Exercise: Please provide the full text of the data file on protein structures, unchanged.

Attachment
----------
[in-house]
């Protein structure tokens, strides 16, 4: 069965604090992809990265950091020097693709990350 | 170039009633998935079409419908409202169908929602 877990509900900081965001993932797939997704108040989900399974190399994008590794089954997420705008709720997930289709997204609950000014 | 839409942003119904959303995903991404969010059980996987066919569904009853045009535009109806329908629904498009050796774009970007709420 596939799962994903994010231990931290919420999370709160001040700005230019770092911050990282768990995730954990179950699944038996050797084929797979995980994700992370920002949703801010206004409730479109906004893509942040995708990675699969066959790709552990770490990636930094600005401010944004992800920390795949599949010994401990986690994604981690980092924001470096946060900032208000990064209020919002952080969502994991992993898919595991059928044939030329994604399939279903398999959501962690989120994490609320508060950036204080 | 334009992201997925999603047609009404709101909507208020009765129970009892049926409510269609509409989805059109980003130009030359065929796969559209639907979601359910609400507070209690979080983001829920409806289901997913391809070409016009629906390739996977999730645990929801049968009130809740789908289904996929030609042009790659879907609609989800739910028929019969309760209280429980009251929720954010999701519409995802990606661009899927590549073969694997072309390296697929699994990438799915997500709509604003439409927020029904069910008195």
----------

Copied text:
[in-house]
């Protein structure tokens, strides 16, 4: 069965604090992809990265950091020097693709990350 | 170039009633998935079409419908409202169908929602 877990509900900081965001993932797939997704108040989900399974190399994008590794089954997420705008709720997930289709997204609950000014 | 839409942003119904959303995903991404969010059980996987066919569904009853045009535009109806329908629904498009050796774009970007709420 596939799962994903994010231990931290919420999370709160001040700005230019770092911050990282768990995730954990179950699944038996050797084929797979995980994700992370920002949703801010206004409730479109906004893509942040995708990675699969066959790709552990770490990636930094600005401010944004992800920390795949599949010994401990986690994604981690980092924001470096946060900032208000990064209020919002952080969502994991992993898919595991059928044939030329994604399939279903398999959501962690989120994490609320508060950036204080 | 334009992201997925999603047609009404709101909507208020009765129970009892049926409510269609509409989805059109980003130009030359065929796969559209639907979601359910609400507070209690979080983001829920409806289901997913391809070409016009629906390739996977999730645990929801049968009130809740789908289904996929030609042009790659879907609609989800739910028929019969309760209280429980009251929720954010999701519409995802990606661009899927590549073969694997072309390296697929699994990438799915997500709509604003439409927020029904069910008195």